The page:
'Money more important than Aarto'
The Joburg metro police department is more interested in making money for the Joburg metro and private companies than in following the provisions of Aarto.
This is according to pay-fine company FINES 4U CC, which is taking numerous government departments to court, alleging that traffic fines are being issued illegally.
The company yesterday filed an application in the Johannesburg High Court to force the JMPD to comply with Aarto (Administrative Adjudication of Road Traffic Offences) provisions, including one that traffic fines be delivered either personally or through registered mail.
Cornelia van Niekerk said the company was taking various government entities to court, including the JMPD, the road traffic infringement agency (RTIA), the City of Joburg, the Gauteng MEC for community safety, and the ministers of police and transport.
MOTORISTS COULD GET MONEY BACK
If the application is successful, it could mean that motorists who have paid fines issued in the same way would have to have their money – estimated in millions – paid back to them.
It could also mean that roadblocks, where people are forced to pay traffic fines, are brought to a stop.
Van Niekerk said in her founding affidavit that her business offers peace of mind that all vehicles are monitored regularly for outstanding traffic fines, which are then immediately processed by Fines 4U CC.
Van Niekerk said her company was not in the business of avoiding properly issued traffic fines, but if there was any reason to make a representation for an irregularly issued traffic fine, they did so.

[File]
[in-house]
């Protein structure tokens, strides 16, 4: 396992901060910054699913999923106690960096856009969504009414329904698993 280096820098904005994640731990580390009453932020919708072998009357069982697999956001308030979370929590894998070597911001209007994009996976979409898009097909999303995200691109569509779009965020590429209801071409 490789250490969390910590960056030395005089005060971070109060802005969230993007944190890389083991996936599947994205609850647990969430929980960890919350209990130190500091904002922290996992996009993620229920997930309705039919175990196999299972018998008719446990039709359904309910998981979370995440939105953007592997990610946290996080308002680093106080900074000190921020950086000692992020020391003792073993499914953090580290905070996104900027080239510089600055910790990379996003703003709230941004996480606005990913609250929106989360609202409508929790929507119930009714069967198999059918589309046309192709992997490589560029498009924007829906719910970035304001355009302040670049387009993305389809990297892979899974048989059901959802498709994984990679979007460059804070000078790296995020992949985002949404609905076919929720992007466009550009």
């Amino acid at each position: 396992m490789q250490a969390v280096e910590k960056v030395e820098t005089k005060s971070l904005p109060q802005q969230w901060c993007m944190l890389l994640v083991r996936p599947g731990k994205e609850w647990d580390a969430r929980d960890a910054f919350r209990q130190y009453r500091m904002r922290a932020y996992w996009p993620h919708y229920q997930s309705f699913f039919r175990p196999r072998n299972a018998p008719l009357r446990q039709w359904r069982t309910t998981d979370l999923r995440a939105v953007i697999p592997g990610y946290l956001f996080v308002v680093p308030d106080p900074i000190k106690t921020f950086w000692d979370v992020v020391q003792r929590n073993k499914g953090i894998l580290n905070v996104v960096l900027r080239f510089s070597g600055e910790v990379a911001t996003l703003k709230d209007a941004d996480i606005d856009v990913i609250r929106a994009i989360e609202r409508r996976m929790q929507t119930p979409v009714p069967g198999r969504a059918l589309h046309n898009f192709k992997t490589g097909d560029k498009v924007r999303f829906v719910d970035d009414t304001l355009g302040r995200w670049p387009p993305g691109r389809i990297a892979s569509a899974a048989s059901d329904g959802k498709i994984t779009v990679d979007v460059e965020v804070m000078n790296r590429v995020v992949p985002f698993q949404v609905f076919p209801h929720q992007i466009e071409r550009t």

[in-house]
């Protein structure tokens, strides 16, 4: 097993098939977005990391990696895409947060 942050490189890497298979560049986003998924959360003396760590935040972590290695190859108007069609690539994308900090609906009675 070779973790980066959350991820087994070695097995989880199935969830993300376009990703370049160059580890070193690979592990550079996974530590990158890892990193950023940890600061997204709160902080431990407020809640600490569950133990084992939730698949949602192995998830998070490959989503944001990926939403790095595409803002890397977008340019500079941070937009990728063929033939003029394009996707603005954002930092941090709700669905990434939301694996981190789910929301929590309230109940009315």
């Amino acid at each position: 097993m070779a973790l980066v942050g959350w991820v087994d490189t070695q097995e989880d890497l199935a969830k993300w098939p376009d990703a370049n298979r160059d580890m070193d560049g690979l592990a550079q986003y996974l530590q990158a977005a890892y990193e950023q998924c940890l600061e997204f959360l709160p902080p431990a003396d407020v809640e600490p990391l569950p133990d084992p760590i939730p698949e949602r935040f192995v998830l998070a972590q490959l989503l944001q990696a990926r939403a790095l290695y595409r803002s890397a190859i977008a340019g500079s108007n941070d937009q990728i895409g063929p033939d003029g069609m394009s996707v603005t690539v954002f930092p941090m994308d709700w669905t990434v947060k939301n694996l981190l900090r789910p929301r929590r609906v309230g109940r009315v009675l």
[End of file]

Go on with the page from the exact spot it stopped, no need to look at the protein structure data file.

The application contends that Aarto allows the JMPD to issue an infringement notice; serve it personally or send it by registered mail to the alleged offender; receive payment of the discounted portion of the penalty provided for in the notice; and where the person who has received the infringement notice claims that another person was the driver of the vehicle at the time of the alleged offence and informs the JMPD of the details of the person, the JMPD must cancel the notice and issue a fresh notice to the newly named person.
The legal papers say the JMPD has no authority to send infringement notices by ordinary mail; to consider representations made to any notice, whether sent as prescribed in Aarto or not; or to respond to any representations or receive payment of any penalty levied in terms of Aarto after a representation has been made.
Van Niekerk said the JMPD was doing all these things and was “acting with impunity beyond the authority conferred upon it by Aarto, and usurping the function conferred by Aarto on the RTIA”.
While FINES 4U CC had in the past applied successfully to the JMPD, the company had found recently that all representations were being turned down.
Van Niekerk had also been told she is not allowed to act as a proxy for companies with fines, which was also against Aarto rules.
“They are not interested in achieving the objectives of Aarto, but simply use it as an income-generating machine for the benefit of the Johannesburg metro and private entities… The administration of the JMPD’s obligations in terms of Aarto is entirely in the privatised hands of Traffic Management Services (Pty) Ltd, Syntell (Pty) Ltd and MVS Phumelelo (Pty) Ltd,” the application says.
“The office at the offices of the JMPD where the first applicants is directed to make representations is not manned by personnel in the employ of the RTIA. Strangely, the notice on the door of this office bears the name of Traffic Management Services (Pty) Ltd.”
Van Niekerk said she was sent to Euodia Botha. Her business card indicates she is the project manager for the JMPD, Traffic Management Services (pty) Ltd, Syntell (Pty) Ltd and MVS Phumelelo (Pty) Ltd.
The papers also allege that the JMPD is not forwarding the representations to the RTIA for consideration. The government departments have a month to respond to the application. -The Star